Expansion of the Combat Zone. 1968-2000. The new collection display now highlights these conflicts and tensions in its selection of brilliant, often high-profile artworks.
The Neue Nationalgalerie’s latest selection of works is going on show under the title ‘Ausweitung der Kampfzone’ (Expansion of the Combat Zone), covering the gallery’s most significant pieces from 1968 to 2000. Over the last few years a series of exhibitions has showcased the museum’s extensive collection. First came ‘Moderne Zeiten’, providing an overview of art from 1900-1945. This was followed by ‘Der geteilte Himmel’ looking at the post-war era. Now artists like Joseph Beuys, Jeff Koons and Damien Hirst are going on display at the gallery on Potsdamer Strasse for the third and final part of its series.
Though it’s a broad, ambitious undertaking, what has emerged is a thoughtfully curated selection of some of Europe’s most significant contemporary art.
‘Ausweitung der Kampfzone’ takes its name from Michel Houellebecq’s 1994 novel ‘Extension du domaine de lutte’, the story of a man left depressed and lonely in an increasingly commodified world. It’s a title that hints at the curator’s desire to keep the context of the art and its political nature in sharp focus, dealing with an era in which both the political and artistic landscapes became wider and more polarised. But placing them in context doesn’t mean the works on display are presented as relics of a bygone era. Instead, they are shown to be relevant ideological statements. With her ‘Malmaschine’ (Painting Machine), Rebecca Horn comments on the consequences of modernisation for the artistic process. Andy Warhol’s ‘Camouflage’ is displayed alongside newspaper clippings to highlight its potential as a satire of militarism, while Andreas Gursky’s photographs of the Singapore Stock Exchange tackle the world of finance. When Director Udo Kittelmann talks of the importance of using museums as a platform for discussion and debate, it’s clear that this conviction has been borne out in the exhibition: from the hundreds of artworks available the gallery has selected the most significant pieces, but it is the coherent and enlightening way in which they have been displayed that makes this such a fascinating exhibition.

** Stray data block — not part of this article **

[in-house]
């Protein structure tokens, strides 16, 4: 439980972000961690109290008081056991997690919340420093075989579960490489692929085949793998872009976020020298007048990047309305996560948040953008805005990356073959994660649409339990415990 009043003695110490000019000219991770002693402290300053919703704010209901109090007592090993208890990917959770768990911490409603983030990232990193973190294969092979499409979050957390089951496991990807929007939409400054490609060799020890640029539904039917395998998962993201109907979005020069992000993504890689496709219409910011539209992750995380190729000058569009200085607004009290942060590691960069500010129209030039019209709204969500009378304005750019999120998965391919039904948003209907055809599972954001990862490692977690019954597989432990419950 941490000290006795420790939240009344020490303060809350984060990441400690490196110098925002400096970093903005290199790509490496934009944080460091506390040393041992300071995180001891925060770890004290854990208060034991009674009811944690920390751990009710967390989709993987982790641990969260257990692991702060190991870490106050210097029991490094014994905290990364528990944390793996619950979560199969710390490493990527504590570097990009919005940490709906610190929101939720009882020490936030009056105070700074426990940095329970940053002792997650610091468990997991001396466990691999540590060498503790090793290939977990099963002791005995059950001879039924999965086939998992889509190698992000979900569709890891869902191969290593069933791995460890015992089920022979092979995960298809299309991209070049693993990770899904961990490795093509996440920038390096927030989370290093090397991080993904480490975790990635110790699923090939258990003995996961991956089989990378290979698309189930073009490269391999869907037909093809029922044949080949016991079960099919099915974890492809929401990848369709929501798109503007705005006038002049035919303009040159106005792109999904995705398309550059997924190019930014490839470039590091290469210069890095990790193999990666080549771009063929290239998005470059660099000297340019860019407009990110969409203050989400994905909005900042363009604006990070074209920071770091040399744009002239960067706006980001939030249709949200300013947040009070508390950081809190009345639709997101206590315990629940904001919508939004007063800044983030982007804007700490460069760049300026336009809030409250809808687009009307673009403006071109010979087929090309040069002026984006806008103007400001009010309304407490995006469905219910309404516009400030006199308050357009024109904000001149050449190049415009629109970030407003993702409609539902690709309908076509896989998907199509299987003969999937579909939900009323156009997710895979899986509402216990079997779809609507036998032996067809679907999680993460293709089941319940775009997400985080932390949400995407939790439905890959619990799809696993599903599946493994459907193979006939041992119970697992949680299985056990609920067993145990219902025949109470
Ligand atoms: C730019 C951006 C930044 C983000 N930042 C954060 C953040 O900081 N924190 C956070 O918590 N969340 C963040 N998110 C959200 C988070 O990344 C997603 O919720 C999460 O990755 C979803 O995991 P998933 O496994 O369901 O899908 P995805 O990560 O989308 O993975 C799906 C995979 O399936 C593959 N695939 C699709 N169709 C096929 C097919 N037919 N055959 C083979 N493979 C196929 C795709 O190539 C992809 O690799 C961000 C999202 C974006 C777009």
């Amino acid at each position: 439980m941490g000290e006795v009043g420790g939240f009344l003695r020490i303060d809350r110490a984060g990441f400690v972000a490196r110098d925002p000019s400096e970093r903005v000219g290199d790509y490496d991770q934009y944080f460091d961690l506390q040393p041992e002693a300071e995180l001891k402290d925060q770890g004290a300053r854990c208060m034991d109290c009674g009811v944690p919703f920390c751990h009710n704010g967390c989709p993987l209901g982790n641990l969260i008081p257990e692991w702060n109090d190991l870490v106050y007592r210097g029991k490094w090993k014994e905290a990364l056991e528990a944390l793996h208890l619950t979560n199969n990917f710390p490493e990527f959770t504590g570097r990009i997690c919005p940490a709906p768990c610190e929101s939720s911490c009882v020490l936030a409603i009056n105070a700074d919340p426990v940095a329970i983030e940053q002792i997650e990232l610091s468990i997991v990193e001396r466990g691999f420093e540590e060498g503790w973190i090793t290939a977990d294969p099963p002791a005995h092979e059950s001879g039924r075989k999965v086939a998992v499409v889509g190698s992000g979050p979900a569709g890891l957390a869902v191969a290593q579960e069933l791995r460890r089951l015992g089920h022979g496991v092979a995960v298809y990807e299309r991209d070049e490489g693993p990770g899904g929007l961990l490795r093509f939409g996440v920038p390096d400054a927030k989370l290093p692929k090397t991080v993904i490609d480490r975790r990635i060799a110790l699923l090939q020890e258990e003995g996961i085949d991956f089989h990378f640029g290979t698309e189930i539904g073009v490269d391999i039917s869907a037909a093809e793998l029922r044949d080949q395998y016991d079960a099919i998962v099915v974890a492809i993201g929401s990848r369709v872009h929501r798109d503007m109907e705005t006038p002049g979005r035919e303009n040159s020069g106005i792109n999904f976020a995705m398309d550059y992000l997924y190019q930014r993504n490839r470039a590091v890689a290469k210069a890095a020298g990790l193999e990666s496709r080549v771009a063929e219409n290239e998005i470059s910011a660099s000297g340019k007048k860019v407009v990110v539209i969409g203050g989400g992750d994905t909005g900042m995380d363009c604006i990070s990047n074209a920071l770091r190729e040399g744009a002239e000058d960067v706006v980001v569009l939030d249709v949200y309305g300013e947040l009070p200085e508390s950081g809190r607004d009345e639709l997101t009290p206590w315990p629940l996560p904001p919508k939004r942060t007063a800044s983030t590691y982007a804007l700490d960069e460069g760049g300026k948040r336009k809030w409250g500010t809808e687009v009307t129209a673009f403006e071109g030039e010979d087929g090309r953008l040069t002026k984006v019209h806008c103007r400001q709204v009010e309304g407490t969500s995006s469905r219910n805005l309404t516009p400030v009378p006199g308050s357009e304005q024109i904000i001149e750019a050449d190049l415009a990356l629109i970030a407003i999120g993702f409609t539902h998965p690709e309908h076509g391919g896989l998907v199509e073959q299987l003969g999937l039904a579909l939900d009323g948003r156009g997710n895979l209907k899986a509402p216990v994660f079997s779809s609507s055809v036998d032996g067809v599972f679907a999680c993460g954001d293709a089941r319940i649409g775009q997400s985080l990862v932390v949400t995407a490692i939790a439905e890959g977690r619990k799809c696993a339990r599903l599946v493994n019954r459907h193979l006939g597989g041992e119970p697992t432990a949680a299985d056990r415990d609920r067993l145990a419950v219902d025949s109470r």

Image: Andreas Gursky, Singapore Stock Exchange I, 1997, Staatliche Museen zu Berlin, Nationalgalerie, Schenkung Dr. Erich Marx
Anne Schäfer-Junker Tel: +49 30 266-423402 Fax: +49 30 266-423409
Opening 7 November 2014, 8 p.m.
Potsdamer Straße 50 10785 Berlin
Tue, Wed, Thu, Fri 10:00 am - 06:00 pm
Thu until 08:00 pm
Sat and Sun 11:00 am - 06:00 pm
Combination ticket Temporary exhibitions + Collection Neue Nationalgalerie
12,00 EUR, Concessions 6,00
Onlineshop: 11,00 EUR, Concessions 5,50
temporary exhibition Moshe Gershuni 6,00 EUR, Concessions 3,00